Family support and family conflict can be considered two important measures of family wellbeing. When support from peers, teachers, or universities becomes less available under the pandemic, family support may be even more crucial in assisting students to be more self-regulated and resilient in online learning. For example, Permatasari et al. (2021) reported that family support made a greater contribution to students' academic resilience than did peer support and teacher support during the pandemic. Other two recent studies also showed that family support positively predicted students' learning effectiveness (e.g., engagement and motivation) during the pandemic (Koob et al., 2021; Yang et al., 2022).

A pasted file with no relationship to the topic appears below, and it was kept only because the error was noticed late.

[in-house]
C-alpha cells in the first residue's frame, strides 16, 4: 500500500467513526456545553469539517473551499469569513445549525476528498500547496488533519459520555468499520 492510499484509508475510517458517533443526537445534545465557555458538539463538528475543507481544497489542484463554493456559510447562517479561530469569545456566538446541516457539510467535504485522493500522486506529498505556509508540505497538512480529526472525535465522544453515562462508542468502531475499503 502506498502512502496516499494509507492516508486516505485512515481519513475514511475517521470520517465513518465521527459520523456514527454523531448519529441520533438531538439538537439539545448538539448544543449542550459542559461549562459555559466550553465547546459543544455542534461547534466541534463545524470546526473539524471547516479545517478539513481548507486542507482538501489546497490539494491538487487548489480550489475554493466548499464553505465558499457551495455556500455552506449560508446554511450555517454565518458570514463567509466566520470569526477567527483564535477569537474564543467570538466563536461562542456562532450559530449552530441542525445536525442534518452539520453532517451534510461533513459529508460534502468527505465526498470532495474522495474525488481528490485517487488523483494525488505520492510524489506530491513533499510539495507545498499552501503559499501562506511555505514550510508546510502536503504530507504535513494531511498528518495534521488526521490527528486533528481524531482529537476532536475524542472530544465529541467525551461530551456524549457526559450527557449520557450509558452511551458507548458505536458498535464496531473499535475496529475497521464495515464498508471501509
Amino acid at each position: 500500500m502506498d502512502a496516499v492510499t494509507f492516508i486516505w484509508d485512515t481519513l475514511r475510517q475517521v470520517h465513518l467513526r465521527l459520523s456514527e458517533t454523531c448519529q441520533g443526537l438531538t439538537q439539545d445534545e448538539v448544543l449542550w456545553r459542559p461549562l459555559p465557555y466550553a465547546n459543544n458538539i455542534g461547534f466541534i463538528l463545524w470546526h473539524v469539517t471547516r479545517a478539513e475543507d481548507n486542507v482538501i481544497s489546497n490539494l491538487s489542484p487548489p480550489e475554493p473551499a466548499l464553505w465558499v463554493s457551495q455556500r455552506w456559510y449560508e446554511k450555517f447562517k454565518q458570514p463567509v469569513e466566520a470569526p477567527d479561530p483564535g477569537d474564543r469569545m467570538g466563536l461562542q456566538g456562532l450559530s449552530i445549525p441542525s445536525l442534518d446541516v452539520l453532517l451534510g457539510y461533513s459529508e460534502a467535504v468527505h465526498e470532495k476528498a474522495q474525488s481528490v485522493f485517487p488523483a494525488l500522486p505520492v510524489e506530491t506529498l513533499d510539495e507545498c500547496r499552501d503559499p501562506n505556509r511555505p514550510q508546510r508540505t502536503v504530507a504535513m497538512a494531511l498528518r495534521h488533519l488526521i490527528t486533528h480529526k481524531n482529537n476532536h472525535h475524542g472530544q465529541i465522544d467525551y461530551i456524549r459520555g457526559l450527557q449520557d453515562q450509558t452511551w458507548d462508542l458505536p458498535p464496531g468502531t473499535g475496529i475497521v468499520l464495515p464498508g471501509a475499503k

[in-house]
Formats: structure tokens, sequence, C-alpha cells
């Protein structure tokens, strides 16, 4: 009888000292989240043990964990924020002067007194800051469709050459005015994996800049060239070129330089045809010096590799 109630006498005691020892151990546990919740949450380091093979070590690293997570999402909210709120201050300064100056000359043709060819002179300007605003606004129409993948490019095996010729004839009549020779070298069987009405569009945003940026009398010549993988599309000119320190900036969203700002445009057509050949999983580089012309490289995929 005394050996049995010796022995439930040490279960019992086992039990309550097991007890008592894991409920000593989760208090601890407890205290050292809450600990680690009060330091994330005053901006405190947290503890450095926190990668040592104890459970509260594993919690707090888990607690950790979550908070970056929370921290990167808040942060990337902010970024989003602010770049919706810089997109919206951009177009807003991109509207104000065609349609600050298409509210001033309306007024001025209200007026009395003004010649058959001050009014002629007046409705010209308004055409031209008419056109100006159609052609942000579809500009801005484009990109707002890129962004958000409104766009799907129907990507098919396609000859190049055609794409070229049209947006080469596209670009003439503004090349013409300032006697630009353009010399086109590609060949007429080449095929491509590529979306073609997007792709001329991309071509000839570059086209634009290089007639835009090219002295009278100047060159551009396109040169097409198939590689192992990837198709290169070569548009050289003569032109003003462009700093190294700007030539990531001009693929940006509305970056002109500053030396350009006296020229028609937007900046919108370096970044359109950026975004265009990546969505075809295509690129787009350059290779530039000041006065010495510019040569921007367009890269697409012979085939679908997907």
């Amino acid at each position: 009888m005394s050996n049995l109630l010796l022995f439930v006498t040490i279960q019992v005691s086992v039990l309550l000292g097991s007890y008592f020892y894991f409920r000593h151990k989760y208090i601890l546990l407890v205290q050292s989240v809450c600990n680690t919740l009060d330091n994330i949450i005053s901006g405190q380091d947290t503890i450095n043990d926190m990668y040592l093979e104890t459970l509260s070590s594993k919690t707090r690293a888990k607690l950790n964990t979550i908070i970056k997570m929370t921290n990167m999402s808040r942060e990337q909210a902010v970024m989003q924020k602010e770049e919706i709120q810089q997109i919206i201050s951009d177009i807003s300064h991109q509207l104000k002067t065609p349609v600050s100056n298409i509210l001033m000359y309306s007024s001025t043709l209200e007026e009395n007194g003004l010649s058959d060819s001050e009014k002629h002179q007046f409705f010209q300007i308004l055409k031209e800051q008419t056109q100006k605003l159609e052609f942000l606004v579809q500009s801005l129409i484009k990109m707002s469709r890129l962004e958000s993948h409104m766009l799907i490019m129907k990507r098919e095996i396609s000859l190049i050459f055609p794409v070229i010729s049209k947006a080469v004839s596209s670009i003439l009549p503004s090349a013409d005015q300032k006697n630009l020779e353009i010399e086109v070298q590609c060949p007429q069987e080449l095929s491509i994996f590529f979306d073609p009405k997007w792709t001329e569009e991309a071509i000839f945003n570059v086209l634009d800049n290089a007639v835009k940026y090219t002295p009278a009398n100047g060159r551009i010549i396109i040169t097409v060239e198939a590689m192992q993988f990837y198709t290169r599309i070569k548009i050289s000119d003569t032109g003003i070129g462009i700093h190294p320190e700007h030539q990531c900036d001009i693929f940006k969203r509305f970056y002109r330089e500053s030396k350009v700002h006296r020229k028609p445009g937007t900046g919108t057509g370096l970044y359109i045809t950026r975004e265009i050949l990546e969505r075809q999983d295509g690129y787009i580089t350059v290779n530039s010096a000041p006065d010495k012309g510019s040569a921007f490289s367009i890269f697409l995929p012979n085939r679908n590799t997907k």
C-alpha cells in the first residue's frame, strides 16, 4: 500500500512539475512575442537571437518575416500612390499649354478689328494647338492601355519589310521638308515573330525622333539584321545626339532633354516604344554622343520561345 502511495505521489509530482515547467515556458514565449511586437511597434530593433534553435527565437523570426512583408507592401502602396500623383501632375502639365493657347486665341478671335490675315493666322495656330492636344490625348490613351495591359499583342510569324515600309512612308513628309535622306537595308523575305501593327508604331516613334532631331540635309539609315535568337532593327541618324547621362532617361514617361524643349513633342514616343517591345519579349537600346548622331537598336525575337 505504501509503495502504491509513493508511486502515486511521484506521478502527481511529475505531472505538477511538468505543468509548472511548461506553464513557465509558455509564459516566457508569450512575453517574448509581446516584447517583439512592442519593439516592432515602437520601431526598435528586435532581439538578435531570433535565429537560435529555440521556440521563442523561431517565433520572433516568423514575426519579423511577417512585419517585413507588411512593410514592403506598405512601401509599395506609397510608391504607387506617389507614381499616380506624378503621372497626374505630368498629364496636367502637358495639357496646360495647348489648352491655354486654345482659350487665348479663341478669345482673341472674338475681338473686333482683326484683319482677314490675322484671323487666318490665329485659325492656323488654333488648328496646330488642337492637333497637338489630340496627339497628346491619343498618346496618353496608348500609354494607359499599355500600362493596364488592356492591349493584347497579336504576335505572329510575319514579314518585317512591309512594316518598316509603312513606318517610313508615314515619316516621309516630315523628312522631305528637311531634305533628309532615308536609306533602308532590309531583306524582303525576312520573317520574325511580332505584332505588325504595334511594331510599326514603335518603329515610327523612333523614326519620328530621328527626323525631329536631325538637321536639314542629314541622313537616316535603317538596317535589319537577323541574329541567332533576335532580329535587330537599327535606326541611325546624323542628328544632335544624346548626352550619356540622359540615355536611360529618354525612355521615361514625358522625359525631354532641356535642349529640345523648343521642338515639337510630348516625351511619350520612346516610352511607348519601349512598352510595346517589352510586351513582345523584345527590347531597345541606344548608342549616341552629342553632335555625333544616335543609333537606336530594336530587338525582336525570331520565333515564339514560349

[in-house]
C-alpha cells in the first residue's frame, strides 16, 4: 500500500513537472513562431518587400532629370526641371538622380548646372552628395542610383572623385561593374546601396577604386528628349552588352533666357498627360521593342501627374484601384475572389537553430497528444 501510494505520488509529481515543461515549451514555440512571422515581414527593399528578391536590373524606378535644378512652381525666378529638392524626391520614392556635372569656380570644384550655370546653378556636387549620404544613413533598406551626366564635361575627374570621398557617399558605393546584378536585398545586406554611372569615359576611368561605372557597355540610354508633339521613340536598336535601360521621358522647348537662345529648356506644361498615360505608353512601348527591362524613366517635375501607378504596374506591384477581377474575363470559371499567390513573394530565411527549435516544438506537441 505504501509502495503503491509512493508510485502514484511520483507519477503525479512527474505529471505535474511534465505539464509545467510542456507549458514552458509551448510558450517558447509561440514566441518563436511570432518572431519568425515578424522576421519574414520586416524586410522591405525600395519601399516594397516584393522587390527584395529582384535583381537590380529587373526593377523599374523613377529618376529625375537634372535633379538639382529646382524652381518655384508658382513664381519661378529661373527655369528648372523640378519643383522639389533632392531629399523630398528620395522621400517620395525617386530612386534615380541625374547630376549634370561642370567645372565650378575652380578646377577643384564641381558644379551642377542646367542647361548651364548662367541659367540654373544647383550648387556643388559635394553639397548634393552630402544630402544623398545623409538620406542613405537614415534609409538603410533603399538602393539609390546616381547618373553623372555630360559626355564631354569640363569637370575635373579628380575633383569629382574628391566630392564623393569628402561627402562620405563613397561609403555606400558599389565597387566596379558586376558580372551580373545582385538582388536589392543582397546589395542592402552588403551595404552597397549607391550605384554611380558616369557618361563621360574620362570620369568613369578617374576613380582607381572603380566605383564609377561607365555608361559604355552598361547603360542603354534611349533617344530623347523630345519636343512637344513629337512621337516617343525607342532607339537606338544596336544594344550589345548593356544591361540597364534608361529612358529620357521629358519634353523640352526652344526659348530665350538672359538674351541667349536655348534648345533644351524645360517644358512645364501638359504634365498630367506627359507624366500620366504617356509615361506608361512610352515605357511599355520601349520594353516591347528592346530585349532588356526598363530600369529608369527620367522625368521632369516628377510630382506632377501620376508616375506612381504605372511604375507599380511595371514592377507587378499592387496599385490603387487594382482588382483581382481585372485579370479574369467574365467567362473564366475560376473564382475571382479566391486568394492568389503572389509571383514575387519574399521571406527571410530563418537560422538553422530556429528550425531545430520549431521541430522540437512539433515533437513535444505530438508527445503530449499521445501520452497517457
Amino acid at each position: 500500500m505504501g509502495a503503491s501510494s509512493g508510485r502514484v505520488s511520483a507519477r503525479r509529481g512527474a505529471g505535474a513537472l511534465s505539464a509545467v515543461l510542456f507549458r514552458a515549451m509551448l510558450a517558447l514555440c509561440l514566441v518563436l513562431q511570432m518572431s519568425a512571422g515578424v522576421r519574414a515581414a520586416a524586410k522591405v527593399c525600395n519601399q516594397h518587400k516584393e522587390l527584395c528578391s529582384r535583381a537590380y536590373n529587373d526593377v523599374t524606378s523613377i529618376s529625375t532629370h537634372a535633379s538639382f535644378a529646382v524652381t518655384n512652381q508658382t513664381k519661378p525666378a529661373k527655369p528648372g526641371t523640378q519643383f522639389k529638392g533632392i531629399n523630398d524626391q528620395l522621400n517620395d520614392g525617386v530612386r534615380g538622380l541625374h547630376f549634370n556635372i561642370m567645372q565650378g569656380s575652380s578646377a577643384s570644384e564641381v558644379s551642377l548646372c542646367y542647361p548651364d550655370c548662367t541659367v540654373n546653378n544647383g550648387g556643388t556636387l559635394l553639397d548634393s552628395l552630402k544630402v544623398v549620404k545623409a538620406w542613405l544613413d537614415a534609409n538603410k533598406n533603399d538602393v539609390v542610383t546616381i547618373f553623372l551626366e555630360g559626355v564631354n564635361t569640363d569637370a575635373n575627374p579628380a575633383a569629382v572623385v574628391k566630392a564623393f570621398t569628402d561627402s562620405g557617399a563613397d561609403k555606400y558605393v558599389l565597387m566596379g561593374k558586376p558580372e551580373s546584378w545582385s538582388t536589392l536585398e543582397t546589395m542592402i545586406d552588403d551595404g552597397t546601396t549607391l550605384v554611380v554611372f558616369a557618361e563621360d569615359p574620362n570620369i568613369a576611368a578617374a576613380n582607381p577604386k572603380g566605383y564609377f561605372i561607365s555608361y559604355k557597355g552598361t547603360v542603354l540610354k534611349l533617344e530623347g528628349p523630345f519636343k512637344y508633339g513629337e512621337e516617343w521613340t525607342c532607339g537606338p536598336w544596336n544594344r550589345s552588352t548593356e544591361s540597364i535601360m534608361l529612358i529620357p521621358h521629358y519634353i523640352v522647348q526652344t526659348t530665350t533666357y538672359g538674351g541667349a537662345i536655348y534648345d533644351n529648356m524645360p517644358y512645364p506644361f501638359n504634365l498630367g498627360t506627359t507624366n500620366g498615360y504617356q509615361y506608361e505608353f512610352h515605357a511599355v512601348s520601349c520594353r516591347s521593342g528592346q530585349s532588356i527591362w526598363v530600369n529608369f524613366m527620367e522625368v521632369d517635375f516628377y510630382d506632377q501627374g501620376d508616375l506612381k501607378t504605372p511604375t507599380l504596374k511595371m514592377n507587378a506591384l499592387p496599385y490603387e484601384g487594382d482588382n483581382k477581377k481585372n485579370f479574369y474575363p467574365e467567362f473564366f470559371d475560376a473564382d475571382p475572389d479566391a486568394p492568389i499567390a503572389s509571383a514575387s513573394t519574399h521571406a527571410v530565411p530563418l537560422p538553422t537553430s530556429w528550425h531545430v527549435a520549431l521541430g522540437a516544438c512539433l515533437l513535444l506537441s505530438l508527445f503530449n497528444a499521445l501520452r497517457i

However, the family could be a double-edged sword for students in the new learning mode. As afore-mentioned, family members may compete for family resources (e.g., space and equipment) when university students need to do online learning at home and other family members have to study or work from home as well. The prolonged stay at home may further intensify the contrasting views among family members and create more conflicts and stress (Husky et al., 2020). As a result, the two sides of family wellbeing during the pandemic may affect student learning differently. Family support motivates students and helps them better adapt to online learning. Conflict within the family, on the other hand, may create an unhealthy learning environment, possibly by intensifying anxiety and stress (Al-Kumaim et al., 2021). Indeed, while family support has been found to help college students release stress during the pandemic (Zhen et al., 2021), conflicts in the family exerted an additional burden on family members (Wu et al., 2020; Zainal Badri and Wan Mohd Yunus, 2022). Our proposition is also indirectly supported by Zeng et al.'s (2021) study. They found that high family cohesion (i.e., good relationships, communication, and few conflicts) reduced Chinese college students' stress responses to COVID-19. Nevertheless, direct evidence is limited, thus more research is needed to investigate whether family wellbeing would significantly influence university students' online learning effectiveness and in what ways.